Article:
Violent crime, a major and growing problem in this country, is exacerbated by the fact that many crimes go unreported. But there’s a simple fix to the lack of reporting: Make it easier for people to tip off authorities anonymously.
Developments in communications technology and in social media can play a decisive role in increasing reporting, especially among young people. Once authorities have more information, they can not only track down more criminals but can develop a fuller picture of where and under what conditions violent crimes occur, and can develop better prevention programs.
In California, the Visalia campus of the College of the Sequoias has a program allowing individuals to report suspicious behavior on campus to local police anonymously via text, voice mail or email.
“Our best resource, by far, is the students and faculty right here on campus,” Chief of the Police department Bob Masterson told the student newspaper . “Even if you’re not the victim, you could be a great witness.”
Many students said the program, TipNow, keeps them safer; they also consider it a good idea for all campuses.
Such programs are essential because violent crime remains an unfortunate truth in the U.S. According to the FBI’s national crime statistics, 1.2 million violent crimes were committed in the U.S. in 2012, and even seemingly safe, self-contained campus environments like schools, colleges, hotels, hospitals and corporations are not immune.
At U.S. hospitals, the violent crime rate per 100 hospital beds rose 25%, from 2.0 incidents in 2012 to 2.5 incidents last year, according to research released by the IHSS Foundation at the International Association for Healthcare Security and Safety (IAHSS). The rate of disorderly conduct incidents experienced the biggest jump, from 28 per 100 hospital beds in 2012 to 39.2 last year (a rise of 40%). A separate IHSS Foundation study found that 89% of the hospitals surveyed had at least one event of workplace violence in the previous 12 months.
The federal Bureau of Justice Statistics’ National Crime Victimization Survey reported the following statistics for workplace violence between 1993 and 1999:
- While working or on duty, U.S. residents experienced 1.7 million violent victimizations annually, including 1.3 million simple assaults, 325,000 aggravated assaults, 36,500 rapes and sexual assaults, 70,000 robberies and 900 homicides.
- Workplace violence accounted for 18% of all violent crime.
From 1997 through 2009, 335 murders occurred on college campuses, according to data from the U.S. Department of Education (2010). Three-fifths of campus attacks in a 108-year span occurred in the past two decades.
Yet many crimes go unreported to campus authorities. A 1997 study about campus violence by Sloan, Fisher and Cullen found that only 35% of violent crimes on college campuses were reported to authorities.
There are various reasons for not reporting crimes. For example, many may regard a crime as too minor a matter to report or may consider it a private matter. Many studies have shown a reluctance to report crimes or other suspicious activities out of fear of the authorities or of criminal retribution.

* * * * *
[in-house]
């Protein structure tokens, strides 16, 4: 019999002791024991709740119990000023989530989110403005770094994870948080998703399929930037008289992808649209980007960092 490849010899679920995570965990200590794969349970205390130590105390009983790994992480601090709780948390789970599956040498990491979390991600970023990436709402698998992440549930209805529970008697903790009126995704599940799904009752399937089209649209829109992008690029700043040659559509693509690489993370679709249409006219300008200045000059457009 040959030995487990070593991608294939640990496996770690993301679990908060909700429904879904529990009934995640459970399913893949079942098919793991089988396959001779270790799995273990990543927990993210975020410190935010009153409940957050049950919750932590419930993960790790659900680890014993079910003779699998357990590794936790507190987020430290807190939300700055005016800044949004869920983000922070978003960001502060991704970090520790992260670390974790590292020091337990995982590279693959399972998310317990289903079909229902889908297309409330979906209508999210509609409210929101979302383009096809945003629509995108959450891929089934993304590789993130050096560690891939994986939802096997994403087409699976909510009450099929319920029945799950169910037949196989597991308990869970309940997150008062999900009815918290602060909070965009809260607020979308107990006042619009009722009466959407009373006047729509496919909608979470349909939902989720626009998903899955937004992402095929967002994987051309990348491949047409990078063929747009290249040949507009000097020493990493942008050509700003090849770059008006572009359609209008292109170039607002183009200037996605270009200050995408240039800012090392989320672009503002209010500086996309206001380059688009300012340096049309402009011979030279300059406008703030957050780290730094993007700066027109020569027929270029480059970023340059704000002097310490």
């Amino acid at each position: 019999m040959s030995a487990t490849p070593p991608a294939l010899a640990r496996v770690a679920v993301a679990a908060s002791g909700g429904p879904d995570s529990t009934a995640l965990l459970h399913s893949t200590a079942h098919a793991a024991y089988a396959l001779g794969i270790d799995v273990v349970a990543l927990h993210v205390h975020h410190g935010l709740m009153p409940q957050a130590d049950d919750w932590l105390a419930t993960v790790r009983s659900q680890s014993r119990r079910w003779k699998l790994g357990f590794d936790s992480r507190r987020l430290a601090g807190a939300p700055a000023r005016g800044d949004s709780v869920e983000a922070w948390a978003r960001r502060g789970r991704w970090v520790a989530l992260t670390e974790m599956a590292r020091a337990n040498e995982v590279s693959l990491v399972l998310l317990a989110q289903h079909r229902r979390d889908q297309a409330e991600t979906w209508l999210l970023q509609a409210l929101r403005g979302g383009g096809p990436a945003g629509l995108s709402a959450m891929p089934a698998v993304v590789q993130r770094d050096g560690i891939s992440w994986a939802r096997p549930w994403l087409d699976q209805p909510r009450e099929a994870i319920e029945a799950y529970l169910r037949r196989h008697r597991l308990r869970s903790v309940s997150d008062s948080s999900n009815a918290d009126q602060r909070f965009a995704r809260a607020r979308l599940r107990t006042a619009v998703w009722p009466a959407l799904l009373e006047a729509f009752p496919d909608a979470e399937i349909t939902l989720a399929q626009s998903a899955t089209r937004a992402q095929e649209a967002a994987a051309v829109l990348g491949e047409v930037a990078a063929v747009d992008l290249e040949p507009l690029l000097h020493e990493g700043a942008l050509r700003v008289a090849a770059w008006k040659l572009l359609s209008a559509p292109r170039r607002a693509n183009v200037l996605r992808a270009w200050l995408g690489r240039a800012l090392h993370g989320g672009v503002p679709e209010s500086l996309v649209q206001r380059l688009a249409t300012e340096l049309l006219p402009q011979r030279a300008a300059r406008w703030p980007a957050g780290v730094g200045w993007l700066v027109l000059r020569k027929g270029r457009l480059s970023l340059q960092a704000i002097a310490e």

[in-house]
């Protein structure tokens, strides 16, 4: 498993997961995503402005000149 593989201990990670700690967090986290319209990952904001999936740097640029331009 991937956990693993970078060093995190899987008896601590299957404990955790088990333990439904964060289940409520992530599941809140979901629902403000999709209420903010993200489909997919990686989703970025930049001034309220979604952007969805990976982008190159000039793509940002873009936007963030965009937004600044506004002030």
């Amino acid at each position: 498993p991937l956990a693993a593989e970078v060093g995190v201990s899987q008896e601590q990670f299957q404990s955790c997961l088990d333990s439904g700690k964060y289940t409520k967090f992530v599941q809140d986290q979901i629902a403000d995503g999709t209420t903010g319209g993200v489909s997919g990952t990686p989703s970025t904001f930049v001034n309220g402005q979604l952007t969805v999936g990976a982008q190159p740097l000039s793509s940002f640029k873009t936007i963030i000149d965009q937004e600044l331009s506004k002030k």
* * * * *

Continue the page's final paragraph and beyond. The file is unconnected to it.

For instance, in February 2009 in San Gabriel, Calif., two gunmen opened fire inside a coffee shop, killing one and wounding six others, but police had trouble finding witnesses to what appeared to be a gang-related attack even though the shop was crowded with at least 40 people. Sheriff’s spokesman Steve Whitmore was quoted as saying, “We know people saw something, and we need them to come forward and help us solve this crime.”
Too many Americans are inculcated with the belief that “the authorities will attend to it” – without considering that, in many cases, the appropriate law enforcement agency is unaware of a danger. Although many domestic terrorist events and campus shootings are committed by those whose previous actions were seen by those around them as odd, or even threatening, too often these observations go unreported.
This is why the concept of anonymous reporting is important: to get more information from the campus community. This anonymity is now possible.
TipNow receives tips via SMS/text, email, voice and mobile-app. When the tips hit the TipNow server, the sender’s information is encrypted. The tip is then disseminated to a pre-defined set of administrators on the system via email and SMS/text. The administrators can ask for more information from the tipster, still anonymously. For extra security, the server will delete all identifying information in 24 to 72 hours.
The system looks like this:
In a recent interview, an anti-terrorism official (name withheld at his request) expressed his view on prevention: “The ability to gather information, sift through it to find what is useful intelligence – and then rapidly get that information to the right people – can and has made the difference between tragedy and that tragedy being averted.”